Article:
MIRACLE MILE-Approval of a new apartment project at 742 South Ridgeley Drive (photo) was reaffirmed at a February 26 meeting of the Los Angeles City Planning Commission. The commission denied an appeal by Khosrow Ganjianpur, a neighboring property owner.
The project’s developer added two “very low income” units in order to take advantage of the Los Angeles’s Density Bonus Affordable Housing Incentives (SB 1818) to gain a 35% increase in allowable Floor Area Ratio (FAR) from 3:1 to 4.05:1. The density bonus also allowed a height increase from 45 feet to 56 feet. The 25-unit building will have 46 parking spaces.
City Planning grants “On menu” density bonuses over the counter without public hearings and can only be appealed by abutting property owners or occupants. Mr. Ganjianpur filed an appeal because he felt the project was under-parked and would exacerbate already strained on-street parking resources. But the density bonus ordinance permits such projects to supply the minimum amount of parking.
Mr. Ganjianpur also feared that the increased height of the project would create shadow issues for his property. But the City does not require shading impact studies on projects below 60-feet in height and the new building on Ridgeley missed that threshold by four feet.
Apartment developers in the Miracle Mile routinely add low-income units to qualify for automatic increases in height and square footage that circumvent community input or opposition. The ordinance is expressly designed to prohibit appeals by community organizations, such as the Miracle Mile Residential Association.
The “social good” of encouraging low-income affordable housing in otherwise luxury market rate apartment buildings is undermined by the City’s notoriously lax enforcement of conditions placed on developers. No one knows for certain whether low-income units are actually being rented to deserving tenants or being occupied by friends and family members of the developers.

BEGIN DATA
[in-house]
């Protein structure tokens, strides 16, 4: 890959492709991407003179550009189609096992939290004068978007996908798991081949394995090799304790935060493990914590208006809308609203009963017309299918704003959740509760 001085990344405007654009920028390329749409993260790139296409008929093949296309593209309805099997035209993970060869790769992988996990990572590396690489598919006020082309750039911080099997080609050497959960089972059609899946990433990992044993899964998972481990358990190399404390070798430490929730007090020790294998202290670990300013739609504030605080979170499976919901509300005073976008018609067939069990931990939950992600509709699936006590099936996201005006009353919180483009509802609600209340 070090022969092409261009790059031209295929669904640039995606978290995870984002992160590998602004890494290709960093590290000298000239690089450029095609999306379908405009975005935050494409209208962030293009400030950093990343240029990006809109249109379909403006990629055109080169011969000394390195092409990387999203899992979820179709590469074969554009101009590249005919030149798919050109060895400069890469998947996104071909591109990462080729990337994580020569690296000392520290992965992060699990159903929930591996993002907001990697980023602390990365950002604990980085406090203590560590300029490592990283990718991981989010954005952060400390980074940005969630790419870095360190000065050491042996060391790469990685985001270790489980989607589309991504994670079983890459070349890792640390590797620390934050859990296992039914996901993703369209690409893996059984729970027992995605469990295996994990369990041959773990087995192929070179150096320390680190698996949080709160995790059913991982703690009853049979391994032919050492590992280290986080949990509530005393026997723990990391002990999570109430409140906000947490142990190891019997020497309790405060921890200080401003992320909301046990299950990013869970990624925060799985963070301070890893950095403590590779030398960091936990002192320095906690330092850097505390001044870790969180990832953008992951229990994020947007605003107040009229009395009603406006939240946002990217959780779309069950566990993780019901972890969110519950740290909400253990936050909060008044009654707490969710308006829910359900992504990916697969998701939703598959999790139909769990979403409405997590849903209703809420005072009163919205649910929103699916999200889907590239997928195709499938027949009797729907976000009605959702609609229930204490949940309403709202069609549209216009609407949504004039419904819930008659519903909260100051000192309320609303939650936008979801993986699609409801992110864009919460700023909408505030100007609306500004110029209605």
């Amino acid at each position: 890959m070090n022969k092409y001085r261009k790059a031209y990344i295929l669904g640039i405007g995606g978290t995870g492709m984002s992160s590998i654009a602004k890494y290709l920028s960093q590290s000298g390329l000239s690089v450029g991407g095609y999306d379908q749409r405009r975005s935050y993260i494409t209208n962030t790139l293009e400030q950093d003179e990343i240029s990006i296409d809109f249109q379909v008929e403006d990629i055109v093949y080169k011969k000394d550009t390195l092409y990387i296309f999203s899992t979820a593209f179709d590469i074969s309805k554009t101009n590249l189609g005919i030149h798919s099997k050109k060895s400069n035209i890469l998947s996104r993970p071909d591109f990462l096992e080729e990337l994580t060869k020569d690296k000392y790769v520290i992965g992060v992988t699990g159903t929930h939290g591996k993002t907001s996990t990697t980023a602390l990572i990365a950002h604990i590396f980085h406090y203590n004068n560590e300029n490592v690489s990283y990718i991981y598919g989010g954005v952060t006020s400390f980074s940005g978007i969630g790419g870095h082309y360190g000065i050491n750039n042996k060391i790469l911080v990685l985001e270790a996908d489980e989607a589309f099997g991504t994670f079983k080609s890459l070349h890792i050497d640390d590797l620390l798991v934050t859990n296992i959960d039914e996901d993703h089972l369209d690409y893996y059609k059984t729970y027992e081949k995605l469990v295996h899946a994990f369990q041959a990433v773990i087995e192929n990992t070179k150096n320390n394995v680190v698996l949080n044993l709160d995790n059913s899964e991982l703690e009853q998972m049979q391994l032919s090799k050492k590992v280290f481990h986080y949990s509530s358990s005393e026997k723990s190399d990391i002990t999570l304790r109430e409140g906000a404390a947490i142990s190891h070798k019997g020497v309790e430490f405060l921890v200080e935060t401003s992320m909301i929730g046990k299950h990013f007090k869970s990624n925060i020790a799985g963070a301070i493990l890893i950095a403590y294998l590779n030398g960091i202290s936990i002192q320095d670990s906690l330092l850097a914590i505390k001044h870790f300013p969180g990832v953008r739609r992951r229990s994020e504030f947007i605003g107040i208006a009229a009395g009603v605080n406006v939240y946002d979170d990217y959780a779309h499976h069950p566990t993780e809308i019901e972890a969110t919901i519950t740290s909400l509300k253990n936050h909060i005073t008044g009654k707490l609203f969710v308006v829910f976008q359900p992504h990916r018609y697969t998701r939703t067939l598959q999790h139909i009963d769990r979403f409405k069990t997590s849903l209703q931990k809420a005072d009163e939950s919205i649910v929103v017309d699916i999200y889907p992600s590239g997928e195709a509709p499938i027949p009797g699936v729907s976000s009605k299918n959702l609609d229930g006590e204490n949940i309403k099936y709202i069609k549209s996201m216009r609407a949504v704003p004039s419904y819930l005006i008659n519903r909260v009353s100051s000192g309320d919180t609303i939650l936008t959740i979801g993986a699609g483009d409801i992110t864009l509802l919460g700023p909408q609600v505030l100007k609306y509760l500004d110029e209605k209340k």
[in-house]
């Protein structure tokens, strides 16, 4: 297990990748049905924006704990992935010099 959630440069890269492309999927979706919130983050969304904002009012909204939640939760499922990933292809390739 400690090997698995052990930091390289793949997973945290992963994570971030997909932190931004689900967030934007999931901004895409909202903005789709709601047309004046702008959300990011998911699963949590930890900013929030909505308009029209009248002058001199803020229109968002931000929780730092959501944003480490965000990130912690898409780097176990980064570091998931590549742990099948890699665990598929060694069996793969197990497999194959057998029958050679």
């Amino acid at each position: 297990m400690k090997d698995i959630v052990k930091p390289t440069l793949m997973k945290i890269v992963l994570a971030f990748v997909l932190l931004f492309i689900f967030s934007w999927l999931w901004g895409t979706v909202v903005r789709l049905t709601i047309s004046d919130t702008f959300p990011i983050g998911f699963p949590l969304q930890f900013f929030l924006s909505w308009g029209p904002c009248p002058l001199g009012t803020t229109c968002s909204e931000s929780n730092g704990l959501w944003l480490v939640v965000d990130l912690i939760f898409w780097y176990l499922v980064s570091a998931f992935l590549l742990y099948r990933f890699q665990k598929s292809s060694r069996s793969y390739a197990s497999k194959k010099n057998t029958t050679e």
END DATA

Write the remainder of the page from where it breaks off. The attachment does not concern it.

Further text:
John Schwada reported in a recent CityWatch that he fears “…that the public could be getting badly hoodwinked – we are allowing the developers to super-size their projects, to work-around our community plans, to create new environmental impacts and yet we don’t have a very firm fix, I believe, on whether we’re getting the benefit of low-income units being rented to eligible tenants.”
The MMRA has a long and successful history of working with developers to mitigate an array of issues including height, shade and shadow, parking, and traffic impacts. But now State and City density bonus laws (SB 1818) have cut us out of the loop. We have been silenced.
The density bonus laws have also impeded the community’s ability to negotiate mitigations for new condo developments. If condo developers seeking public support for variances feel that the neighbors are being too “demanding,” they can threaten to switch to a density-bonus apartment project. Indeed, this was the case last year when a proposed condo project at 938 South Orange Grove Drive suddenly became an apartment building to evade opposition from nearby residents.
The “gag order” aspect of density bonus laws, allowing unchecked development in our community, contributed to the MMRA’s decision to include R-2 and R-3 zoned multi-family buildings in our pending Miracle Mile Historic Preservation Overlay Zone (HPOZ).
The use of the Ellis Act to evict longtime tenants from historic duplexes and small apartment buildings coupled with SB 1818 Density Bonuses incentives are encouraging the steady destruction of the last vestiges of “affordable” housing in the Miracle Mile and many other Los Angeles neighborhoods.
These smaller, older, rent stabilized buildings are being replaced by large high-end apartment projects that are “pricing out” working and middle class tenants.
The MMRA represents renters and homeowners alike. A Historical Preservation Overlay District (HPOZ) is the only existing way that the community can be guaranteed any voice in new apartment or condo development in the Miracle Mile. And it is the only way to protect our longtime renters.
Vol 13 Issue 30
Pub: Apr 10, 2015